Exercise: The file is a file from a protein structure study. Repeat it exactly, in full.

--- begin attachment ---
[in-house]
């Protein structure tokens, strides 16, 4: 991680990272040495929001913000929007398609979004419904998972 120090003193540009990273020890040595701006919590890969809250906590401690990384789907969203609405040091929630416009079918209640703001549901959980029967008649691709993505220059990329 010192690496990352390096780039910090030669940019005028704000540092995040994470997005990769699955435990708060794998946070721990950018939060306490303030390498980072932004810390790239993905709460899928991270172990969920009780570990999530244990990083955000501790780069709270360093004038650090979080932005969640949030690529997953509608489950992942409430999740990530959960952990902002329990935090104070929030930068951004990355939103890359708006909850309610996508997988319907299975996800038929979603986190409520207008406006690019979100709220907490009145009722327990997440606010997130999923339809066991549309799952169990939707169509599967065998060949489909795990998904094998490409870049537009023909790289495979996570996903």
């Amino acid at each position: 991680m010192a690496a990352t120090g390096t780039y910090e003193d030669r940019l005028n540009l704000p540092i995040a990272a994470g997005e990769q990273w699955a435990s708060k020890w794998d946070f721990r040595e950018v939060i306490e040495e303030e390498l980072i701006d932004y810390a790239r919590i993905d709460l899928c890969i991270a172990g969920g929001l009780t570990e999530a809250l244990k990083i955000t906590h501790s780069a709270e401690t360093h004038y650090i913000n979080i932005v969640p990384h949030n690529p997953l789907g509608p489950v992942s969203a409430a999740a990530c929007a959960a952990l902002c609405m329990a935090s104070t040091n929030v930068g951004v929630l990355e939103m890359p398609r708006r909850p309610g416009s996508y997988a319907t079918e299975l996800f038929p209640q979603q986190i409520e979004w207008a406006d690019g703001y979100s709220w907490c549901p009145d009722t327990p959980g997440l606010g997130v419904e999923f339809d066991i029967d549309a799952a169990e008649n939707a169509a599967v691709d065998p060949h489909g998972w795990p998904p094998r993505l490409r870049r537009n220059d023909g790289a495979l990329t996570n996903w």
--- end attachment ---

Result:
[in-house]
């Protein structure tokens, strides 16, 4: 991680990272040495929001913000929007398609979004419904998972 120090003193540009990273020890040595701006919590890969809250906590401690990384789907969203609405040091929630416009079918209640703001549901959980029967008649691709993505220059990329 010192690496990352390096780039910090030669940019005028704000540092995040994470997005990769699955435990708060794998946070721990950018939060306490303030390498980072932004810390790239993905709460899928991270172990969920009780570990999530244990990083955000501790780069709270360093004038650090979080932005969640949030690529997953509608489950992942409430999740990530959960952990902002329990935090104070929030930068951004990355939103890359708006909850309610996508997988319907299975996800038929979603986190409520207008406006690019979100709220907490009145009722327990997440606010997130999923339809066991549309799952169990939707169509599967065998060949489909795990998904094998490409870049537009023909790289495979996570996903």
């Amino acid at each position: 991680m010192a690496a990352t120090g390096t780039y910090e003193d030669r940019l005028n540009l704000p540092i995040a990272a994470g997005e990769q990273w699955a435990s708060k020890w794998d946070f721990r040595e950018v939060i306490e040495e303030e390498l980072i701006d932004y810390a790239r919590i993905d709460l899928c890969i991270a172990g969920g929001l009780t570990e999530a809250l244990k990083i955000t906590h501790s780069a709270e401690t360093h004038y650090i913000n979080i932005v969640p990384h949030n690529p997953l789907g509608p489950v992942s969203a409430a999740a990530c929007a959960a952990l902002c609405m329990a935090s104070t040091n929030v930068g951004v929630l990355e939103m890359p398609r708006r909850p309610g416009s996508y997988a319907t079918e299975l996800f038929p209640q979603q986190i409520e979004w207008a406006d690019g703001y979100s709220w907490c549901p009145d009722t327990p959980g997440l606010g997130v419904e999923f339809d066991i029967d549309a799952a169990e008649n939707a169509a599967v691709d065998p060949h489909g998972w795990p998904p094998r993505l490409r870049r537009n220059d023909g790289a495979l990329t996570n996903w």